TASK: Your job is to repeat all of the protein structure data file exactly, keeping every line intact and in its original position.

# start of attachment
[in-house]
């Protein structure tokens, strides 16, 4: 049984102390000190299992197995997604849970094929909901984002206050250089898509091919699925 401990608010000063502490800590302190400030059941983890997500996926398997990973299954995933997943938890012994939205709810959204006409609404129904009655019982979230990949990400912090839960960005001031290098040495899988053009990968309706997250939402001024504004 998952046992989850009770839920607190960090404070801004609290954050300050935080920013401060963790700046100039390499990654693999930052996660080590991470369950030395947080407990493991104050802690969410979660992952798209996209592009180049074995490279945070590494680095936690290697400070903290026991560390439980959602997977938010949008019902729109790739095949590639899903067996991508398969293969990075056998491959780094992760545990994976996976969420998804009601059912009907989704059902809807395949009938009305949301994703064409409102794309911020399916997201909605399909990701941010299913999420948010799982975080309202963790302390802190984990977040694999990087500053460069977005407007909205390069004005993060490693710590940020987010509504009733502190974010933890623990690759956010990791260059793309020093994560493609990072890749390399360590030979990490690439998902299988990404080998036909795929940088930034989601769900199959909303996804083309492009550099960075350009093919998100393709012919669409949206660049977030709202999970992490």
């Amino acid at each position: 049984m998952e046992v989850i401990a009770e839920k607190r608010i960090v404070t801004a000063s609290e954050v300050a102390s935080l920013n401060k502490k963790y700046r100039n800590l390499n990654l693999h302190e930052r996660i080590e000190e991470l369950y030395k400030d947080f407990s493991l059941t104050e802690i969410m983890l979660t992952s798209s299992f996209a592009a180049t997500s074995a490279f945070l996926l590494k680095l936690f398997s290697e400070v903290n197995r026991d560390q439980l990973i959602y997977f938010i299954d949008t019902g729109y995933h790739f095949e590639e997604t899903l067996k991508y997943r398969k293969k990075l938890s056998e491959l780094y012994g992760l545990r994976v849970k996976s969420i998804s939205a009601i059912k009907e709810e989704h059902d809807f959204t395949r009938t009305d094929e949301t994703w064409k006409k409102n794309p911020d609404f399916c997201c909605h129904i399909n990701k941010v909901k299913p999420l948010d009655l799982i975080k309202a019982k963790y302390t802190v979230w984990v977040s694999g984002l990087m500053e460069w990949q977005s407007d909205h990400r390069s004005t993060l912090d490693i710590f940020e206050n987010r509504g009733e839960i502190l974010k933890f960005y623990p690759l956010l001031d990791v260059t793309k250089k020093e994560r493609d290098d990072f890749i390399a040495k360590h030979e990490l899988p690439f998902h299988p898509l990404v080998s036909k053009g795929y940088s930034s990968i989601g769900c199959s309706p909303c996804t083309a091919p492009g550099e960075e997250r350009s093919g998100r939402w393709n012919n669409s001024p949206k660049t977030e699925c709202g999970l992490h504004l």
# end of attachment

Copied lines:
[in-house]
């Protein structure tokens, strides 16, 4: 049984102390000190299992197995997604849970094929909901984002206050250089898509091919699925 401990608010000063502490800590302190400030059941983890997500996926398997990973299954995933997943938890012994939205709810959204006409609404129904009655019982979230990949990400912090839960960005001031290098040495899988053009990968309706997250939402001024504004 998952046992989850009770839920607190960090404070801004609290954050300050935080920013401060963790700046100039390499990654693999930052996660080590991470369950030395947080407990493991104050802690969410979660992952798209996209592009180049074995490279945070590494680095936690290697400070903290026991560390439980959602997977938010949008019902729109790739095949590639899903067996991508398969293969990075056998491959780094992760545990994976996976969420998804009601059912009907989704059902809807395949009938009305949301994703064409409102794309911020399916997201909605399909990701941010299913999420948010799982975080309202963790302390802190984990977040694999990087500053460069977005407007909205390069004005993060490693710590940020987010509504009733502190974010933890623990690759956010990791260059793309020093994560493609990072890749390399360590030979990490690439998902299988990404080998036909795929940088930034989601769900199959909303996804083309492009550099960075350009093919998100393709012919669409949206660049977030709202999970992490």
């Amino acid at each position: 049984m998952e046992v989850i401990a009770e839920k607190r608010i960090v404070t801004a000063s609290e954050v300050a102390s935080l920013n401060k502490k963790y700046r100039n800590l390499n990654l693999h302190e930052r996660i080590e000190e991470l369950y030395k400030d947080f407990s493991l059941t104050e802690i969410m983890l979660t992952s798209s299992f996209a592009a180049t997500s074995a490279f945070l996926l590494k680095l936690f398997s290697e400070v903290n197995r026991d560390q439980l990973i959602y997977f938010i299954d949008t019902g729109y995933h790739f095949e590639e997604t899903l067996k991508y997943r398969k293969k990075l938890s056998e491959l780094y012994g992760l545990r994976v849970k996976s969420i998804s939205a009601i059912k009907e709810e989704h059902d809807f959204t395949r009938t009305d094929e949301t994703w064409k006409k409102n794309p911020d609404f399916c997201c909605h129904i399909n990701k941010v909901k299913p999420l948010d009655l799982i975080k309202a019982k963790y302390t802190v979230w984990v977040s694999g984002l990087m500053e460069w990949q977005s407007d909205h990400r390069s004005t993060l912090d490693i710590f940020e206050n987010r509504g009733e839960i502190l974010k933890f960005y623990p690759l956010l001031d990791v260059t793309k250089k020093e994560r493609d290098d990072f890749i390399a040495k360590h030979e990490l899988p690439f998902h299988p898509l990404v080998s036909k053009g795929y940088s930034s990968i989601g769900c199959s309706p909303c996804t083309a091919p492009g550099e960075e997250r350009s093919g998100r939402w393709n012919n669409s001024p949206k660049t977030e699925c709202g999970l992490h504004l």